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how to save student answers for quiz questions of different types Multiple choice essay Expand / Collapse
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Posted Friday, November 16, 2012 3:59 PM
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I have a table student attempt
Quizid
studentid
questionid
attemptid
studentanswer

If the question is multiplechoice the answer will be a for example
if the question is an essay the answer will be varchar(max)

what data type is student answer should be
Thanks




Post #1385878
Posted Friday, November 16, 2012 4:22 PM


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It depends...

If I understand what you are asking:
I would try to control the the amount of space that will be used. Using VARCAR(10000) for example is enough space to get idea across. This will also allow you to do a more solid job of forecasting (of disk space) using a concrete number v. an 'unknown' or guesstimation.

You of course, can use VARCHAR(MAX), but you need to consider "disk space". Depending on the number of students, this could potentially be an issue.

Does that help?
Post #1385881
Posted Friday, November 16, 2012 8:15 PM
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I think you should go for xml datatype...if the answer is multiple choice then you may need to store answers like 'a,b,c,d ' ,as per each choice...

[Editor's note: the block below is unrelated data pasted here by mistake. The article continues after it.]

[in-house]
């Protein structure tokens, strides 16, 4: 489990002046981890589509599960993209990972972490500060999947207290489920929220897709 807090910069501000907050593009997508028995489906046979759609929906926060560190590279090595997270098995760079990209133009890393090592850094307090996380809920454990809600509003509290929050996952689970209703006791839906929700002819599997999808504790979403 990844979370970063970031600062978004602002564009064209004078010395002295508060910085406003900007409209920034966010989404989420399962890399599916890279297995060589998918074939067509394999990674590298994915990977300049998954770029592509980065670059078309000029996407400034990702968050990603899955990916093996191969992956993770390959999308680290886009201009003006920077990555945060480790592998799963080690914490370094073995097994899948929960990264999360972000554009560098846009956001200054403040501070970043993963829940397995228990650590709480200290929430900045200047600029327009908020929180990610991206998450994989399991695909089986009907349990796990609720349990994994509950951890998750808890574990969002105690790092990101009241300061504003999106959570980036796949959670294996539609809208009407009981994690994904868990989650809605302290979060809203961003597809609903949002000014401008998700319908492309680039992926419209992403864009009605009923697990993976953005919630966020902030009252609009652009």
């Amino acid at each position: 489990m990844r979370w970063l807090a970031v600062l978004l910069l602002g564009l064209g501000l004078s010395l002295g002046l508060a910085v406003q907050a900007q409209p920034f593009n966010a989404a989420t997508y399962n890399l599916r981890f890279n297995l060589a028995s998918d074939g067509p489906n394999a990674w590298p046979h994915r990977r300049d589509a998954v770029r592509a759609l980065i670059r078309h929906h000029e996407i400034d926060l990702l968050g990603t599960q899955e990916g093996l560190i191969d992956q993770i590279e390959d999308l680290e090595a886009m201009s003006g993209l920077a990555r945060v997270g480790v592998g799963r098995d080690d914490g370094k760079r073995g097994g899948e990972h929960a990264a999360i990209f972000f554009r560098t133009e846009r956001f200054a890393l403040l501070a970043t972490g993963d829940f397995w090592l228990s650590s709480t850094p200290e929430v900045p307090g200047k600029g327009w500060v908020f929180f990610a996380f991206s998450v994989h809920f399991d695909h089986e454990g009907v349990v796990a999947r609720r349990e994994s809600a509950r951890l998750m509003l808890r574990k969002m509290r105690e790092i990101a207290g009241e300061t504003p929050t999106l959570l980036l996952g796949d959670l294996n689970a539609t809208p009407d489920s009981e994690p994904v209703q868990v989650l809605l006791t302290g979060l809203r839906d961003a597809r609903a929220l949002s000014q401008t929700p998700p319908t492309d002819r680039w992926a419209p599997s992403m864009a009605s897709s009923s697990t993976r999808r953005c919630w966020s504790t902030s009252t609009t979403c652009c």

It will provide flexibility if you add some more question types in future..

First of all you can define your xml structure for each type..and you can easily retrieve data logically using xquery..

Thnaks,
Saurv
Post #1385895
Posted Sunday, November 18, 2012 7:17 AM
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thank you
is xml type better than varchar(max) storage wise
Post #1386042
Posted Sunday, November 18, 2012 8:46 AM


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Sarsoura (11/18/2012)
thank you
is xml type better than varchar(max) storage wise


No. It isn't. Not by a long shot. The tags for such flat data stored as XML are totally unnecessary and cause totally unnecessary bloat, resource usage, and other complications. XML, by its very nature, is denormalized data. I know I'll get some pretty good disagreement from others and there are exceptions (this NOT being one of them), of course, but I try to not let anyone store XML or any other type of delimited data in any database.